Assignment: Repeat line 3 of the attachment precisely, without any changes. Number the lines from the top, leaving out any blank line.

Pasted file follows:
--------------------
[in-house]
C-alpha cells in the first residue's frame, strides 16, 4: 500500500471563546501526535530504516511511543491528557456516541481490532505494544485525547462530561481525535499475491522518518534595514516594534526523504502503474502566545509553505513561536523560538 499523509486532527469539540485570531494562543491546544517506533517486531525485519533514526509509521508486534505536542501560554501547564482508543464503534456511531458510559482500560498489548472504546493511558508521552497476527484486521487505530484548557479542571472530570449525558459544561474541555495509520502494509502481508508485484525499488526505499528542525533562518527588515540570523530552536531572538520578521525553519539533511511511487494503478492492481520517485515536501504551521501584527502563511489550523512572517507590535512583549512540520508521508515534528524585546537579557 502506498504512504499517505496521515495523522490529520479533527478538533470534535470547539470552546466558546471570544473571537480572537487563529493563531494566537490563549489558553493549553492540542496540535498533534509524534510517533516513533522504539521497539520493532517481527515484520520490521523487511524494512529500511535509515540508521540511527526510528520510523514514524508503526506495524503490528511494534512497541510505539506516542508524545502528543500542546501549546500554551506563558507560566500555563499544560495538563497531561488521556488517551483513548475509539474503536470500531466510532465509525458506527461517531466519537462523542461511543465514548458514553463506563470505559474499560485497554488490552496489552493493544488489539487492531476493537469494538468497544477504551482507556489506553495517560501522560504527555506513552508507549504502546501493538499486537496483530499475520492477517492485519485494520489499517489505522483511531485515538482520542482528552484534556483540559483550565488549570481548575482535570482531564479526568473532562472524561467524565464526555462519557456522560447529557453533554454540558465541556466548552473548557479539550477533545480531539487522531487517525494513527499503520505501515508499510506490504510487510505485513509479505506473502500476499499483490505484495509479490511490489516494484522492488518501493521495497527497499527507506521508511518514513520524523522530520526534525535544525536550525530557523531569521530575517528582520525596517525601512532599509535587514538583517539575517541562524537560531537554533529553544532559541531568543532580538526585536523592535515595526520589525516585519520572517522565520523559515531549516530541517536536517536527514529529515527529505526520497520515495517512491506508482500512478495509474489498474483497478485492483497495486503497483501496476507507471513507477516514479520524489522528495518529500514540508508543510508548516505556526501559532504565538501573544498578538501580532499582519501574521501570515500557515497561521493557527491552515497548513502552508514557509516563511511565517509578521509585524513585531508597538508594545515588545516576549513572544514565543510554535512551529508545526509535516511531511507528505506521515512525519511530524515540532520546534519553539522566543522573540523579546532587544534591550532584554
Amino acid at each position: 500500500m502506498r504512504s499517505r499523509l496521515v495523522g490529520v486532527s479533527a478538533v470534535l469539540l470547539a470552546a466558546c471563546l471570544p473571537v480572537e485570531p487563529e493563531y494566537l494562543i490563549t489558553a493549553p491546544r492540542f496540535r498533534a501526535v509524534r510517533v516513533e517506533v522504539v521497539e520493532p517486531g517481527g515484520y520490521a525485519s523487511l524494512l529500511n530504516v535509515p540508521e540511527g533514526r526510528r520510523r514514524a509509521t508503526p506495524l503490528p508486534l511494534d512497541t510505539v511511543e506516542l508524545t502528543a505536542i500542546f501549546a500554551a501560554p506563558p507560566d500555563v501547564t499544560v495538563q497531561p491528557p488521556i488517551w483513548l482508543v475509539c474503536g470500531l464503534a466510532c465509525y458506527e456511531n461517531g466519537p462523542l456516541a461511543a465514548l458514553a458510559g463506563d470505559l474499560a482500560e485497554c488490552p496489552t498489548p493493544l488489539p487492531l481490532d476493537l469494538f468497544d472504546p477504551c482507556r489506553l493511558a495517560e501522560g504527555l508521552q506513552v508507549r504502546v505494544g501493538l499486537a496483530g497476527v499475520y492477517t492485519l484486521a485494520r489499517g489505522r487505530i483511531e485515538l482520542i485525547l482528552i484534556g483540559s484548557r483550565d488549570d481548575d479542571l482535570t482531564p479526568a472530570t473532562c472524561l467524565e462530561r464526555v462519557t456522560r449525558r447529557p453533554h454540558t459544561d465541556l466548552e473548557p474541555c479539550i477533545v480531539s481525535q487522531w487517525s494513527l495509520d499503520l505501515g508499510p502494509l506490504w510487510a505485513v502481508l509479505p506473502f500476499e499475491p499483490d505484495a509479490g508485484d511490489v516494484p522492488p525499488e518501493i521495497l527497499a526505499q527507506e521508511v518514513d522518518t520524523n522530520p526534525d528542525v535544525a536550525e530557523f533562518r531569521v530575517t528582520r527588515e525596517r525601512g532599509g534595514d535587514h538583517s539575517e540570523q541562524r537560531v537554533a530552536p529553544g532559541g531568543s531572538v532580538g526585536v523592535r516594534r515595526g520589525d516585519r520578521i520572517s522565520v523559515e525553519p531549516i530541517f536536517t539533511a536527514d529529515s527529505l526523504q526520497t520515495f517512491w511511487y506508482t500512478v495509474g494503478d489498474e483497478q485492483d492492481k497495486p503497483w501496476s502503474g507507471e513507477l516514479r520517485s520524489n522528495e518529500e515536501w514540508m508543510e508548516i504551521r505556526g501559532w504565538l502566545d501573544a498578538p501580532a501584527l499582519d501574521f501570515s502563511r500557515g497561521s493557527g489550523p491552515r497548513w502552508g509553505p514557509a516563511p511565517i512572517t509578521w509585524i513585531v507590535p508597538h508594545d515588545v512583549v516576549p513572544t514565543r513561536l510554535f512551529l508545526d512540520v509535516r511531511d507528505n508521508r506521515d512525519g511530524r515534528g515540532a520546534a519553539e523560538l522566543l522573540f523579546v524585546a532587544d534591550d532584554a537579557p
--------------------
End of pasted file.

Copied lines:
Amino acid at each position: 500500500m502506498r504512504s499517505r499523509l496521515v495523522g490529520v486532527s479533527a478538533v470534535l469539540l470547539a470552546a466558546c471563546l471570544p473571537v480572537e485570531p487563529e493563531y494566537l494562543i490563549t489558553a493549553p491546544r492540542f496540535r498533534a501526535v509524534r510517533v516513533e517506533v522504539v521497539e520493532p517486531g517481527g515484520y520490521a525485519s523487511l524494512l529500511n530504516v535509515p540508521e540511527g533514526r526510528r520510523r514514524a509509521t508503526p506495524l503490528p508486534l511494534d512497541t510505539v511511543e506516542l508524545t502528543a505536542i500542546f501549546a500554551a501560554p506563558p507560566d500555563v501547564t499544560v495538563q497531561p491528557p488521556i488517551w483513548l482508543v475509539c474503536g470500531l464503534a466510532c465509525y458506527e456511531n461517531g466519537p462523542l456516541a461511543a465514548l458514553a458510559g463506563d470505559l474499560a482500560e485497554c488490552p496489552t498489548p493493544l488489539p487492531l481490532d476493537l469494538f468497544d472504546p477504551c482507556r489506553l493511558a495517560e501522560g504527555l508521552q506513552v508507549r504502546v505494544g501493538l499486537a496483530g497476527v499475520y492477517t492485519l484486521a485494520r489499517g489505522r487505530i483511531e485515538l482520542i485525547l482528552i484534556g483540559s484548557r483550565d488549570d481548575d479542571l482535570t482531564p479526568a472530570t473532562c472524561l467524565e462530561r464526555v462519557t456522560r449525558r447529557p453533554h454540558t459544561d465541556l466548552e473548557p474541555c479539550i477533545v480531539s481525535q487522531w487517525s494513527l495509520d499503520l505501515g508499510p502494509l506490504w510487510a505485513v502481508l509479505p506473502f500476499e499475491p499483490d505484495a509479490g508485484d511490489v516494484p522492488p525499488e518501493i521495497l527497499a526505499q527507506e521508511v518514513d522518518t520524523n522530520p526534525d528542525v535544525a536550525e530557523f533562518r531569521v530575517t528582520r527588515e525596517r525601512g532599509g534595514d535587514h538583517s539575517e540570523q541562524r537560531v537554533a530552536p529553544g532559541g531568543s531572538v532580538g526585536v523592535r516594534r515595526g520589525d516585519r520578521i520572517s522565520v523559515e525553519p531549516i530541517f536536517t539533511a536527514d529529515s527529505l526523504q526520497t520515495f517512491w511511487y506508482t500512478v495509474g494503478d489498474e483497478q485492483d492492481k497495486p503497483w501496476s502503474g507507471e513507477l516514479r520517485s520524489n522528495e518529500e515536501w514540508m508543510e508548516i504551521r505556526g501559532w504565538l502566545d501573544a498578538p501580532a501584527l499582519d501574521f501570515s502563511r500557515g497561521s493557527g489550523p491552515r497548513w502552508g509553505p514557509a516563511p511565517i512572517t509578521w509585524i513585531v507590535p508597538h508594545d515588545v512583549v516576549p513572544t514565543r513561536l510554535f512551529l508545526d512540520v509535516r511531511d507528505n508521508r506521515d512525519g511530524r515534528g515540532a520546534a519553539e523560538l522566543l522573540f523579546v524585546a532587544d534591550d532584554a537579557p